An asteroid as big as a jumbo jet made a close flyby of Earth today (March 4).
The space rock, named asteroid 2015 EG, posed no threat during the encounter as it passed by at a safe distance of about 274,400 miles (441,600 kilometers), or 1.1 times the average distance between Earth and the moon, at 4:03 p.m. EST (2103 GMT).
As its name implies, asteroid 2015 EG was discovered in 2015. NASA estimates that the space rock measures between 63 and 141 feet (19 to 43 meters) across and is currently barrelling through the solar system at 21,545 mph (9.63 km/s). It's actually one of five near-Earth asteroids on NASA's radar today, but asteroid 2015 EG made the closest approach of them all, according to NASA's Asteroid Watch.
Today's asteroid flyby was slated to be the closest of 2019 before NASA discovered two even-closer asteroids in February. NASA's Catalina Sky Survey spotted the asteroid 2019 CN5 on Feb. 12, one day after that space rock made its closest approach and came within 73,500 miles (118,200 km) of Earth. Then, on Feb. 15, NASA spotted asteroid 2019 CS5 just two days before it passed just slightly closer to Earth than asteroid 2015 EG did today.
That second of February's asteroids will fly by Earth again this year on Sept. 9, but it won't come nearly as close on that visit; it will be about 39 million miles (63 million km) away that time, or more than 160 times the average distance to the moon. Then, we won't see the asteroid visit for almost another eight years; its next flyby will be on March 5, 2027, at a distance of about 9.5 million miles (15 million kilometers), or 40 times the moon's distance, according to NASA's Horizons database.
NASA and other observatories around the world are constantly scanning the skies for potentially hazardous "near-Earth objects," and thousands have already been found. However, NASA estimates that at least 17,000 big near-Earth asteroids have yet to be discovered.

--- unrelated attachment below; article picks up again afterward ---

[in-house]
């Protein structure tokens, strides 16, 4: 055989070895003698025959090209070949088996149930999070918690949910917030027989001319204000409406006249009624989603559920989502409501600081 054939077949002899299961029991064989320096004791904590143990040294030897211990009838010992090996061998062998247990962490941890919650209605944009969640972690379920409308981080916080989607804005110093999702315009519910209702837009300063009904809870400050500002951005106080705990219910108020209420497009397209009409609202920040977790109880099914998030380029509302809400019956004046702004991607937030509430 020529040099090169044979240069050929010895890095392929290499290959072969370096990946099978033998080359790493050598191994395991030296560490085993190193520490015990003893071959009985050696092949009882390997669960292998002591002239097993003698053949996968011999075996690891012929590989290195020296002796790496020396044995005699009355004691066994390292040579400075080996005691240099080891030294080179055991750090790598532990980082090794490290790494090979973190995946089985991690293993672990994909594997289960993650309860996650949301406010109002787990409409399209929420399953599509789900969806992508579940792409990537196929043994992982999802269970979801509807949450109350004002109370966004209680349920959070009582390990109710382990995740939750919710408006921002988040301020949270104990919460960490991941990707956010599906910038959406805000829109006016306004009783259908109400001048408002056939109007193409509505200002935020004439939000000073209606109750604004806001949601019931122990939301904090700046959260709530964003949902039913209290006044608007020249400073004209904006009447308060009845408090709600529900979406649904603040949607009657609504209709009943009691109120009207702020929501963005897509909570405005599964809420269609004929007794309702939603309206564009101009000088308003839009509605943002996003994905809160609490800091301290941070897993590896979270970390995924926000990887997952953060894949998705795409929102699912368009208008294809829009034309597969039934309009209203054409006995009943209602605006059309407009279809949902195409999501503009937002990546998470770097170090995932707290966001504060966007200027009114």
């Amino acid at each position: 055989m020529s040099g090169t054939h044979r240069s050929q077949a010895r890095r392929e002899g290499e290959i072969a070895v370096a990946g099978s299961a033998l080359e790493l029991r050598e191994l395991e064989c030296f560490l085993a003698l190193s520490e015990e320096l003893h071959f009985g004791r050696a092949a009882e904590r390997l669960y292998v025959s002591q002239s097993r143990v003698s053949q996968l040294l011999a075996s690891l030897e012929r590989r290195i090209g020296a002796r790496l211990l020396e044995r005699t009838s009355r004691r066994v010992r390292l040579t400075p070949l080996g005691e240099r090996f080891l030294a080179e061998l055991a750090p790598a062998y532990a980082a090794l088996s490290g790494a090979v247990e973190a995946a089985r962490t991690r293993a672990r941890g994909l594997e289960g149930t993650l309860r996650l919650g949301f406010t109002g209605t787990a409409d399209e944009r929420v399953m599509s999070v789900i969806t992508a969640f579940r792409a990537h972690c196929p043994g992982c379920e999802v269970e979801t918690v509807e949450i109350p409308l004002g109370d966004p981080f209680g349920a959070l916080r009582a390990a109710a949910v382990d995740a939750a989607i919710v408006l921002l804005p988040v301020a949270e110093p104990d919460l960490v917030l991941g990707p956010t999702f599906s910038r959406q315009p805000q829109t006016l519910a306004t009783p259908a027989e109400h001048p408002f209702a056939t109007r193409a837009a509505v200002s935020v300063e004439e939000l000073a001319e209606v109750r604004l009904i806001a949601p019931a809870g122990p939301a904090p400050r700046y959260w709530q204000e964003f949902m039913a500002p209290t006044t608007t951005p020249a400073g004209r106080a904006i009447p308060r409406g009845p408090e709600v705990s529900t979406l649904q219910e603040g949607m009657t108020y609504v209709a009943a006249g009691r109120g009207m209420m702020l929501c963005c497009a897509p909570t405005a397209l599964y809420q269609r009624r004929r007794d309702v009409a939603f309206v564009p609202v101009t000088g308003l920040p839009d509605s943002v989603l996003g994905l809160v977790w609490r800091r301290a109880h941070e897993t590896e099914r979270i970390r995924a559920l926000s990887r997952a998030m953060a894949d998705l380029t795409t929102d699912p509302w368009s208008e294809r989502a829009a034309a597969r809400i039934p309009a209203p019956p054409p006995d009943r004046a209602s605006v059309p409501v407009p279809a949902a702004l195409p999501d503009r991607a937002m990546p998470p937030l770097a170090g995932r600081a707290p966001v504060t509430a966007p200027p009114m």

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Hanneke Weitering is a multimedia journalist in the Pacific Northwest reporting on the future of aviation at FutureFlight.aero and Aviation International News and was previously the Editor for Spaceflight and Astronomy news here at Space.com. As an editor with over 10 years of experience in science journalism she has previously written for Scholastic Classroom Magazines, MedPage Today and The Joint Institute for Computational Sciences at Oak Ridge National Laboratory. After studying physics at the University of Tennessee in her hometown of Knoxville, she earned her graduate degree in Science, Health and Environmental Reporting (SHERP) from New York University. Hanneke joined the Space.com team in 2016 as a staff writer and producer, covering topics including spaceflight and astronomy. She currently lives in Seattle, home of the Space Needle, with her cat and two snakes. In her spare time, Hanneke enjoys exploring the Rocky Mountains, basking in nature and looking for dark skies to gaze at the cosmos.